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for Thursday, March 26, 2009

Japan Ai

Japan Ai: A Tall Girl's Adventures In Japan [Go! Comi; $16.99] is Aimee Major Steinberger's absolutely charming travelogue of her vacation in Japan. A professional animator and layout artist who's worked on The Simpsons, movies, and even a ride at Disney's Epcot, the author is a devotee of anime, comics, cosplay, and the lovely ball-jointed dolls made by the Volks company in Japan. She writes about the Volks dolls for Haute Doll Magazine; it's her desire to visit the Volks company that drives her and two friends to go to Japan on a "fangirl vacation."

"Ai" means "love" in Japanese and Steinberger expresses that in her delightful drawings and descriptions. Her and her friends go to shrines, theme restaurants, photo studios where customers are made up as geishas, hot springs, Japanese plays, incredible stores filled with wondrous items, and the Volks company where, thanks to Steinberger's writings, they are welcomed into the inner workings of the organization. The number and variety of things they did on their vacation is breathtaking.

Steinberger delivers plenty of laughs with her travel reports. At six feet tall, she doesn't pass through Japan without notice and her height makes for some funny episodes within her graphic novel. There's also a bit of culture clash when she and her friends go to a hot springs resort. One of her friends has a large tattoo. In Japan, such body art is pretty much an affectation of gangsters and many public baths will not allow them.

Japan Ai is entertaining, fascinating, and informative. I was utterly won over by Steinberger's cute characters and sure-handed storytelling. The book's glossary added to my knowledge of Japan and the helpful appendix directed me to dozens of websites where I learned more. It's a keeper; after reading the copy I got from my local library, I ordered one for my own library.

Japan Ai: A Tall Girl's Adventures In Japan earns the full five out of five Tonys.

Tony Tony Tony Tony Tony



Tamara Drewe

Posy Simmonds' Tamara Drewe [Mariner Books; $16.95] is a Brit soap opera set in/around a bucolic writers' retreat. Sort of a modern reworking of Thomas Hardy's Far From the Maddening Crowd, it originally ran as a weekly serial in The Guardian. Simmonds is a newspaper cartoonist and author/artist of children's book. This is her second graphic novel.

The title heroine is a newspaper columnist who returns to her family home after the death of her mother. Her various affairs and flirtations are a destabilizing catalyst in the lives of the tale's other characters. These include the owners of the writer's retreat - one a philandering best selling author of mystery novels and the other his enabling wife - an American professor struggling with his novel, a handyman utterly taken with Tamara, a former rock star who becomes her lover, and two teenage girls caught up in the "glamour" and intrigue going on around them.

Simmonds uses both introspective prose and traditional comic-strip-style panels to examine her characters, their concerns, and, in some cases, their downfalls. The prose is compelling and allows Simmonds to add impressive detail to her story without ever slowing it down. The story starts strong and ends in a satisfying manner. That last sealed the deal for me.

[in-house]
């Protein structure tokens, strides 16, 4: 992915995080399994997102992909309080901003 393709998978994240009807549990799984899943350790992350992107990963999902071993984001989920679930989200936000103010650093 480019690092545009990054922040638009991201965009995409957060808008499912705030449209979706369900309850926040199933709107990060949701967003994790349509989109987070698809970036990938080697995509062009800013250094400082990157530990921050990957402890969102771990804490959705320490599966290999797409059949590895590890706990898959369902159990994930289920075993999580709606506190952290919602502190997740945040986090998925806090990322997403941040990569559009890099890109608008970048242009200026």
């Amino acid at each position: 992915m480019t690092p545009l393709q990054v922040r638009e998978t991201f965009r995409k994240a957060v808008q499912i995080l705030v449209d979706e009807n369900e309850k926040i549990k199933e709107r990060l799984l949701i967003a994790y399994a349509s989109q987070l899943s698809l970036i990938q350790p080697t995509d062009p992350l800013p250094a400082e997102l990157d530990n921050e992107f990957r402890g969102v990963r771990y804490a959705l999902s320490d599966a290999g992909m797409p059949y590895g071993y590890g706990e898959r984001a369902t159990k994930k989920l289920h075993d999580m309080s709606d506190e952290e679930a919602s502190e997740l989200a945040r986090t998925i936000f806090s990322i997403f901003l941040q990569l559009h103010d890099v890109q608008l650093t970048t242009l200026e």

Tamara Drewe is one of the finest graphic novels of the year. It earns the full five out of five Tonys.

Tony Tony Tony Tony Tony



A reminder.

If you'd like the Tony Polls to return, you must make that known by casting your votes at:

The questions will remain active until Monday, April 6. Let's see what kind of results we get.

Thanks for spending a part of your day with me. I'll be back tomorrow with more stuff.

Tony Isabella

<< 03/25/2009 | 03/26/2009 | 03/27/2009 >>

Discuss this column with me at my Message Board. Also, read Heroes and Villains: Real and Imagined and view my Amazon Wish List.

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Zero Tonys
ZERO: Burn your money before buying any comic receiving this rating. It doesn't *necessarily* mean there's absolutely nothing of value here - though it *could* - but whatever value it might possess shrinks into insignificance before its overall awfulness.

ONE: Buy something else. Maybe I found something which wasn't completely dreadful in the item, but not enough for me to recommend it when there are better comics available. I only want what's best for you, my children.

TWO: Basic judgment call. I found some value, but not enough to recommend it. My review should give you enough info to decide if you want to take a chance on it. Are you feeling lucky today, punk? Well, are you?

THREE: This denotes something I find perfectly respectable. There are better books out there, but I wouldn't regret buying this item. Based on my review, you should be able to determine if it's of interest to you. Let the Force guide you.

FOUR: I recommend anything earning this rating. Unless you don't like the genre, subject matter, or past work of the creators, I believe you'll enjoy this item. Isn't it uncanny how I can look right into your soul that way?

FIVE: Anything getting this rating is among the best comicdom has to offer. You should buy/read this, even if the genre/subject matter doesn't appeal to you. It's for your own good. Me, I live for comics and books this good...but not in a pathetic "Comic-Book Guy" sort of way.

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